Storytelling school

Alexa Michelle Diaz on Evocative Storytelling, from Netflix to Metaverse

As Global Head of Creative Marketing at Netflix, Alexa Michelle Diaz has been leading cross-channel marketing campaigns for the company’s documentary group since 2018. As a Latina, intersectionality enters into her marketing philosophy to create global campaigns and inclusive.

From music documentaries to character documentaries, Alexa led the launch strategies for Martin Scorsese’s Pretend It’s a City; Worn Stories by Jenji Kohan and Morgan Neville; Jeffrey Epstein by Lisa Bryant and Joe Berlinger: Filthy Rich; In Wonder by Shawn Mendes; Excuse Me Ariana Grande, I Love You; Living Without Papers by Selena Gomez; Miss Americana by Taylor Swift; and Rachel Lear’s Knock Down the House, among others.

She has over 10 years of extensive non-fiction marketing experience, with tenures at E! International, Fuse and FM TV. She also brings experience in live events and production, with stints at AEG Entertainment.

Alexa is a member of the Television Academy, the International Documentary Association and Film Independent. In 2020 she directed the creation which won the Bronze Clio Entertainment Award for Pretend It’s a City, and in 2019 received the Bronze Trailer Award at Promax for the Netflix documentary City of Joy.

We spoke with Alexa for our Backstory series, where we chat with people in the entertainment industry about their creative inspirations and more.


Alexa, tell us…

Where you grew up and where you live now.

I had an exciting upbringing, growing up in multicultural cities like Miami, New York, and Los Angeles, the city I now call home. Throughout my childhood as a permanent “new girl”, I learned that I had to think things through, connect quickly, and most importantly, stay flexible. I did not know then that these learnings would also become my strengths in my personal and professional life.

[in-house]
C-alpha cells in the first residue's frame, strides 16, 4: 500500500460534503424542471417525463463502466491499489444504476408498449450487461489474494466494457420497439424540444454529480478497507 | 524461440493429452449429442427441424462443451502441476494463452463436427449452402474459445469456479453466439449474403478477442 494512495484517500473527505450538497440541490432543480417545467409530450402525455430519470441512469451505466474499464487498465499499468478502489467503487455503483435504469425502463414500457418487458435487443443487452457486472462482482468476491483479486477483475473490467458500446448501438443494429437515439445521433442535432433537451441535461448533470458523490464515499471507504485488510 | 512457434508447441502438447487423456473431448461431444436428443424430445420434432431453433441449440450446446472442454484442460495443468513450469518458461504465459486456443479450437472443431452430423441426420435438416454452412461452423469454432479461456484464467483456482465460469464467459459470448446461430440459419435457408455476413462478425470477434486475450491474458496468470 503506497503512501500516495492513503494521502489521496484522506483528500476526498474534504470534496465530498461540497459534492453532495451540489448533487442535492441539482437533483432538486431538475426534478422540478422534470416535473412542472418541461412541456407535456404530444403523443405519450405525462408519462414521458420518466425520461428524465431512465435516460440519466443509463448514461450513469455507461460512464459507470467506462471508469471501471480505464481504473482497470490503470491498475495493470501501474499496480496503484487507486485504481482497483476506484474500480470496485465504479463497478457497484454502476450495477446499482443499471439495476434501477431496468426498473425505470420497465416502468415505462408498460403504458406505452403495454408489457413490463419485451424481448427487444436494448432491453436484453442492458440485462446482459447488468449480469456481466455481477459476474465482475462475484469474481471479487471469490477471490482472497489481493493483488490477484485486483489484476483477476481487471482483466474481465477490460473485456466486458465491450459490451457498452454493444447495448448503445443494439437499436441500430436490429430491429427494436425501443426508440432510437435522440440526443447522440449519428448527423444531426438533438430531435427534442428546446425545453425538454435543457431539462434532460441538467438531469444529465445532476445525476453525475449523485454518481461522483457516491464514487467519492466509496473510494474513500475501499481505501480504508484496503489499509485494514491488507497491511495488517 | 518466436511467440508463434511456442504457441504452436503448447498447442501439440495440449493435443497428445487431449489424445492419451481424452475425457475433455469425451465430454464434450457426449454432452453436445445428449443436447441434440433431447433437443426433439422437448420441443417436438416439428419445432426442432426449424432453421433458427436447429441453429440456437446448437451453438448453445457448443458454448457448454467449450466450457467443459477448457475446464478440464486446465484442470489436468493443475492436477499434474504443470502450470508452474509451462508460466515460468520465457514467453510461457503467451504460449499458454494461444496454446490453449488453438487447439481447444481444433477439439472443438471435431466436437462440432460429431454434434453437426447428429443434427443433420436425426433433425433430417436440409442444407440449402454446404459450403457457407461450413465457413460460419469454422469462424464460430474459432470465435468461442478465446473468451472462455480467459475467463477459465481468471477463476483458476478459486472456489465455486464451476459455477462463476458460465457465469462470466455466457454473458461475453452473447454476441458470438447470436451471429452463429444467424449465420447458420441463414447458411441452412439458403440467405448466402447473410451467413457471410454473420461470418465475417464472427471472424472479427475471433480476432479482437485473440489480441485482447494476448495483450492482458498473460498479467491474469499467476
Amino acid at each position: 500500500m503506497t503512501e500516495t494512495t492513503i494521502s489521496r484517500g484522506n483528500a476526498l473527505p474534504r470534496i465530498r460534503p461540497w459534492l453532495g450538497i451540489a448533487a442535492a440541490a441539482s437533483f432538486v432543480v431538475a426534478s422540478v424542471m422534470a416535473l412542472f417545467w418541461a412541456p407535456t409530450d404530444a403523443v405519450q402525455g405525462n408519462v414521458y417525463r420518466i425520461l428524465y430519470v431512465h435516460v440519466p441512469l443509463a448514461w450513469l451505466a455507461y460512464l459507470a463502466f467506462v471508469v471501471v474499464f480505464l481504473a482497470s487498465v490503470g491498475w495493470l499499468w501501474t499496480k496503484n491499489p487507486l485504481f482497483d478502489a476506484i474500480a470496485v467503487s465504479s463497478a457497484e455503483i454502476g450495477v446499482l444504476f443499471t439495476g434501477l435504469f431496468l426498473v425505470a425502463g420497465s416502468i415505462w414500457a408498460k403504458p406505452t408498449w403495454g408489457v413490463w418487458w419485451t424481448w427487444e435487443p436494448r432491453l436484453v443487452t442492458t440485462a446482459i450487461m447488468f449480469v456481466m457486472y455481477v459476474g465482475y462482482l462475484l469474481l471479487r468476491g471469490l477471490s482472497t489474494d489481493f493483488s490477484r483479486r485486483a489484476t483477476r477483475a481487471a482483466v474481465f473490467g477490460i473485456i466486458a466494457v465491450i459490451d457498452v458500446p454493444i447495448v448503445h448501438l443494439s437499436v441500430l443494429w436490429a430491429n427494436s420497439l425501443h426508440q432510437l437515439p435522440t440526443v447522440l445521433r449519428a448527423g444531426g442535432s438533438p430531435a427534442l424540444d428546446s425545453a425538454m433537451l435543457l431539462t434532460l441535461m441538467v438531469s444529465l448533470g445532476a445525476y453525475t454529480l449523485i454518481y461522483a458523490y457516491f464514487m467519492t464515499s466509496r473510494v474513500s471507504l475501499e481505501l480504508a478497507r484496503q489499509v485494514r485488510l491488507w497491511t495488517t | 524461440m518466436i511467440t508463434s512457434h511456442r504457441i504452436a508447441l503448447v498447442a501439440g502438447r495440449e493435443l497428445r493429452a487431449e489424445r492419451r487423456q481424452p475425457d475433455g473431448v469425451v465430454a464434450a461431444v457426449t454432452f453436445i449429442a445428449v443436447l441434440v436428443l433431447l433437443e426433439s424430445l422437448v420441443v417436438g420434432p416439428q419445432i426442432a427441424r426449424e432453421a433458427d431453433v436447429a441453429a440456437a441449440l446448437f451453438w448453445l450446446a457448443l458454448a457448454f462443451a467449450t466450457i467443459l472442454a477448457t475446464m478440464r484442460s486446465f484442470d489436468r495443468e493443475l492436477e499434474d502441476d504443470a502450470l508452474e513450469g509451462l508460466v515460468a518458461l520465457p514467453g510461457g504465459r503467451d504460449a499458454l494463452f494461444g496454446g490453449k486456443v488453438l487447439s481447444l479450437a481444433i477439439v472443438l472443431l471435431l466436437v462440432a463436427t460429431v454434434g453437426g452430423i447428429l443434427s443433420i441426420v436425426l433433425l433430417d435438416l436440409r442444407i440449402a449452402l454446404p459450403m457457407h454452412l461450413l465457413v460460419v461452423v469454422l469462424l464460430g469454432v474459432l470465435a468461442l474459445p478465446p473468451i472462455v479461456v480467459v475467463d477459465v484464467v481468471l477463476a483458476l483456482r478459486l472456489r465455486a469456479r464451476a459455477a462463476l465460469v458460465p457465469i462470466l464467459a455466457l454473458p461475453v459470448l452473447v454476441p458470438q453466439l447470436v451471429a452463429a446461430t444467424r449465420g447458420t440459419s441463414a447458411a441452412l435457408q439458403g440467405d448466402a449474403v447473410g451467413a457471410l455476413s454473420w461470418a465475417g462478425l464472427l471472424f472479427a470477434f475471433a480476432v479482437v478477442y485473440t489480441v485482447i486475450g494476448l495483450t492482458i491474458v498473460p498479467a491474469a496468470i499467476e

Your first job in the industry.

My first big official job in the industry was at NBCUniversal. I started as an intern and became a production assistant for promos and on-air interstitials at E! International. I absorbed my time there, touching everything I could, from scriptwriting to mondo shoots.

A decisive moment in your career.

Works with Martin Scorsese and Fran Lebowitz for the documentary series Pretend It’s a City. I mean, need I say more? ! I grew up being influenced by Scorsese films, and here I was working with him and Fran, one of America’s best-known writers. It’s a highlight of my career.

Three movies you couldn’t live without.

This is a difficult question! I think it depends on several things. What is your state of mind ? What is the film that changed your point of view? And what movie took your breath away?

The last of the Mohicans. My most beloved film, the one I can recite every line of, directed by Michael Mann and starring my favorite actor, Daniel Day-Lewis. This film is the reason why I fell in love with cinema. The cinematography, music, storytelling, and wardrobe immersed me as a kid and gripped me with epic romance and action. It’s a movie I can watch again and again. The movie took my breath away.

Pan’s Labyrinth. I have always been fascinated by the fantastic. Guillermo del Toro’s classic (because it is) is so rich in imagination while reflecting the mythical fables I grew up with. The first time I saw this movie, I couldn’t stop thinking about it. Absolutely unforgettable.

American Psycho. Directed by Mary Harron. This film always makes me physically uncomfortable. I must be in a particular state of mind for this film, but it is also the film which, each time I watch it, comes to mind a new reflection or analysis.

Your favorite movie quote.

It has aged well. “We are consumers. We are by-products of a lifestyle obsession.” -fight club

Your favorite movie trailer or poster.

Trailer Where the wild things are. Gandolfini lands the only line in this whole trailer and it’s perfect. This trailer is the example of knowing your audience and creating for the fans because you ARE a fan. It dramatically exploits the visuals and music to elicit that nostalgic and emotional outcry and stays true to the film’s visual language. I was screaming in the movie theater at the end of this trailer.